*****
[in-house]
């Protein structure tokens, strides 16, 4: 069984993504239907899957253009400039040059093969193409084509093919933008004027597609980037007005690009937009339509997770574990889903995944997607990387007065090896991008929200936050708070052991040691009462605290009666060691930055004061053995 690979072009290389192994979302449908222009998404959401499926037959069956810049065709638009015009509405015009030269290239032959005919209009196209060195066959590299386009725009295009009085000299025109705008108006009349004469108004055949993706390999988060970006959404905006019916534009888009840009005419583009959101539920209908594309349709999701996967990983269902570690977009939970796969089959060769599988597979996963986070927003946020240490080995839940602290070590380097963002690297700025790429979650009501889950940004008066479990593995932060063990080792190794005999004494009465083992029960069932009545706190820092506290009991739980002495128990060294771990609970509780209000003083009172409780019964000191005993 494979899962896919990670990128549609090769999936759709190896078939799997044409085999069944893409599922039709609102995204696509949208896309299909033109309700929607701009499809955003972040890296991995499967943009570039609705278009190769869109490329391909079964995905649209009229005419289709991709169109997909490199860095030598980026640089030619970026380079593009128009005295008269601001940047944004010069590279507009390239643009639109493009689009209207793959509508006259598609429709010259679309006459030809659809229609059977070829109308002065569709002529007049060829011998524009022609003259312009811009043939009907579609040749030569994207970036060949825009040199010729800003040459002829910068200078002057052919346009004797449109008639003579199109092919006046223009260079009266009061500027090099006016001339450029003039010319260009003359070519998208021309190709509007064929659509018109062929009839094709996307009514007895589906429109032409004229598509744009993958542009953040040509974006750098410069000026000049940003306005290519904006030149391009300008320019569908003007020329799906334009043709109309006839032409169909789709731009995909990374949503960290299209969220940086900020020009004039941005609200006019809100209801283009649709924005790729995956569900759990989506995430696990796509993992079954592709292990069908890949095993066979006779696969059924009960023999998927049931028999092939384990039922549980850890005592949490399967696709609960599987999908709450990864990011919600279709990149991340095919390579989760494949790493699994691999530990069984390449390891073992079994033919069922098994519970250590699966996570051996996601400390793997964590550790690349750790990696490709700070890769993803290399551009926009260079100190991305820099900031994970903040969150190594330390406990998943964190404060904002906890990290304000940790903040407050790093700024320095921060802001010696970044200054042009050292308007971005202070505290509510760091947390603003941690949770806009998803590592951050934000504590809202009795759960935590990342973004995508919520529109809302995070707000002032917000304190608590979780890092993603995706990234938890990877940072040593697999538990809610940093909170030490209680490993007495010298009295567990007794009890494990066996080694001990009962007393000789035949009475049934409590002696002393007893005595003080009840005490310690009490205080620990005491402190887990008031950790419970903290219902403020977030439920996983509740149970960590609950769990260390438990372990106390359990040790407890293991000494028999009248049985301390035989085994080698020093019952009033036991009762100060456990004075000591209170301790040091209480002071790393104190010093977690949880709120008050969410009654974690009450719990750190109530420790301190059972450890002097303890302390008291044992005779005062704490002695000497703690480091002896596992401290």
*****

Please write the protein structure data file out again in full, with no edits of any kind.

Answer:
[in-house]
């Protein structure tokens, strides 16, 4: 069984993504239907899957253009400039040059093969193409084509093919933008004027597609980037007005690009937009339509997770574990889903995944997607990387007065090896991008929200936050708070052991040691009462605290009666060691930055004061053995 690979072009290389192994979302449908222009998404959401499926037959069956810049065709638009015009509405015009030269290239032959005919209009196209060195066959590299386009725009295009009085000299025109705008108006009349004469108004055949993706390999988060970006959404905006019916534009888009840009005419583009959101539920209908594309349709999701996967990983269902570690977009939970796969089959060769599988597979996963986070927003946020240490080995839940602290070590380097963002690297700025790429979650009501889950940004008066479990593995932060063990080792190794005999004494009465083992029960069932009545706190820092506290009991739980002495128990060294771990609970509780209000003083009172409780019964000191005993 494979899962896919990670990128549609090769999936759709190896078939799997044409085999069944893409599922039709609102995204696509949208896309299909033109309700929607701009499809955003972040890296991995499967943009570039609705278009190769869109490329391909079964995905649209009229005419289709991709169109997909490199860095030598980026640089030619970026380079593009128009005295008269601001940047944004010069590279507009390239643009639109493009689009209207793959509508006259598609429709010259679309006459030809659809229609059977070829109308002065569709002529007049060829011998524009022609003259312009811009043939009907579609040749030569994207970036060949825009040199010729800003040459002829910068200078002057052919346009004797449109008639003579199109092919006046223009260079009266009061500027090099006016001339450029003039010319260009003359070519998208021309190709509007064929659509018109062929009839094709996307009514007895589906429109032409004229598509744009993958542009953040040509974006750098410069000026000049940003306005290519904006030149391009300008320019569908003007020329799906334009043709109309006839032409169909789709731009995909990374949503960290299209969220940086900020020009004039941005609200006019809100209801283009649709924005790729995956569900759990989506995430696990796509993992079954592709292990069908890949095993066979006779696969059924009960023999998927049931028999092939384990039922549980850890005592949490399967696709609960599987999908709450990864990011919600279709990149991340095919390579989760494949790493699994691999530990069984390449390891073992079994033919069922098994519970250590699966996570051996996601400390793997964590550790690349750790990696490709700070890769993803290399551009926009260079100190991305820099900031994970903040969150190594330390406990998943964190404060904002906890990290304000940790903040407050790093700024320095921060802001010696970044200054042009050292308007971005202070505290509510760091947390603003941690949770806009998803590592951050934000504590809202009795759960935590990342973004995508919520529109809302995070707000002032917000304190608590979780890092993603995706990234938890990877940072040593697999538990809610940093909170030490209680490993007495010298009295567990007794009890494990066996080694001990009962007393000789035949009475049934409590002696002393007893005595003080009840005490310690009490205080620990005491402190887990008031950790419970903290219902403020977030439920996983509740149970960590609950769990260390438990372990106390359990040790407890293991000494028999009248049985301390035989085994080698020093019952009033036991009762100060456990004075000591209170301790040091209480002071790393104190010093977690949880709120008050969410009654974690009450719990750190109530420790301190059972450890002097303890302390008291044992005779005062704490002695000497703690480091002896596992401290």